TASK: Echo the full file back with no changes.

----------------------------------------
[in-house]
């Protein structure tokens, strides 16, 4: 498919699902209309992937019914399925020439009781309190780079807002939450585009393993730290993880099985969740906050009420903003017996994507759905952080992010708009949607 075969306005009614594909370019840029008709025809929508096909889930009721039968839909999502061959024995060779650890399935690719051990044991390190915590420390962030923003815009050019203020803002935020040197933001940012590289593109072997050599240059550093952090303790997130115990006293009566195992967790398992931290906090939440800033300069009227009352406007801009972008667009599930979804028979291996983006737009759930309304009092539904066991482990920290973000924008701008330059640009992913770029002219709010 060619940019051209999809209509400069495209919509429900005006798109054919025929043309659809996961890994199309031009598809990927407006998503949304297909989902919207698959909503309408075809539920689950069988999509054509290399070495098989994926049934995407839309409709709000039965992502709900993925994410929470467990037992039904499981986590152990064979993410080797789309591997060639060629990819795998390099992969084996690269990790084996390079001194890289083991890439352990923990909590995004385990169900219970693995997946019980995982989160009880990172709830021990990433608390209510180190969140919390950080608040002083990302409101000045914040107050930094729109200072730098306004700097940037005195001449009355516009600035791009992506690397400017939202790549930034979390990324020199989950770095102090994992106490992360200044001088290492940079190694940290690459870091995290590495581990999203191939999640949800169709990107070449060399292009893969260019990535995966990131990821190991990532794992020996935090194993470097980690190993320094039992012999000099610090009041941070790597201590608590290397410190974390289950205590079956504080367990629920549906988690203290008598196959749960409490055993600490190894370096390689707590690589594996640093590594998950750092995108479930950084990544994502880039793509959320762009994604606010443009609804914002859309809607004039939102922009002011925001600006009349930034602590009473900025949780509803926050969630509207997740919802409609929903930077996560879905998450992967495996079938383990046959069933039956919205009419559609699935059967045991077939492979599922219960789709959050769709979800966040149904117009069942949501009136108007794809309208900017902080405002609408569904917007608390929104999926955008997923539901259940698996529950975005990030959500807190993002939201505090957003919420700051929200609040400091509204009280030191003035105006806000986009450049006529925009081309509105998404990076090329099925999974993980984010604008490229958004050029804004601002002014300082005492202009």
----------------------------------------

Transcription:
[in-house]
């Protein structure tokens, strides 16, 4: 498919699902209309992937019914399925020439009781309190780079807002939450585009393993730290993880099985969740906050009420903003017996994507759905952080992010708009949607 075969306005009614594909370019840029008709025809929508096909889930009721039968839909999502061959024995060779650890399935690719051990044991390190915590420390962030923003815009050019203020803002935020040197933001940012590289593109072997050599240059550093952090303790997130115990006293009566195992967790398992931290906090939440800033300069009227009352406007801009972008667009599930979804028979291996983006737009759930309304009092539904066991482990920290973000924008701008330059640009992913770029002219709010 060619940019051209999809209509400069495209919509429900005006798109054919025929043309659809996961890994199309031009598809990927407006998503949304297909989902919207698959909503309408075809539920689950069988999509054509290399070495098989994926049934995407839309409709709000039965992502709900993925994410929470467990037992039904499981986590152990064979993410080797789309591997060639060629990819795998390099992969084996690269990790084996390079001194890289083991890439352990923990909590995004385990169900219970693995997946019980995982989160009880990172709830021990990433608390209510180190969140919390950080608040002083990302409101000045914040107050930094729109200072730098306004700097940037005195001449009355516009600035791009992506690397400017939202790549930034979390990324020199989950770095102090994992106490992360200044001088290492940079190694940290690459870091995290590495581990999203191939999640949800169709990107070449060399292009893969260019990535995966990131990821190991990532794992020996935090194993470097980690190993320094039992012999000099610090009041941070790597201590608590290397410190974390289950205590079956504080367990629920549906988690203290008598196959749960409490055993600490190894370096390689707590690589594996640093590594998950750092995108479930950084990544994502880039793509959320762009994604606010443009609804914002859309809607004039939102922009002011925001600006009349930034602590009473900025949780509803926050969630509207997740919802409609929903930077996560879905998450992967495996079938383990046959069933039956919205009419559609699935059967045991077939492979599922219960789709959050769709979800966040149904117009069942949501009136108007794809309208900017902080405002609408569904917007608390929104999926955008997923539901259940698996529950975005990030959500807190993002939201505090957003919420700051929200609040400091509204009280030191003035105006806000986009450049006529925009081309509105998404990076090329099925999974993980984010604008490229958004050029804004601002002014300082005492202009």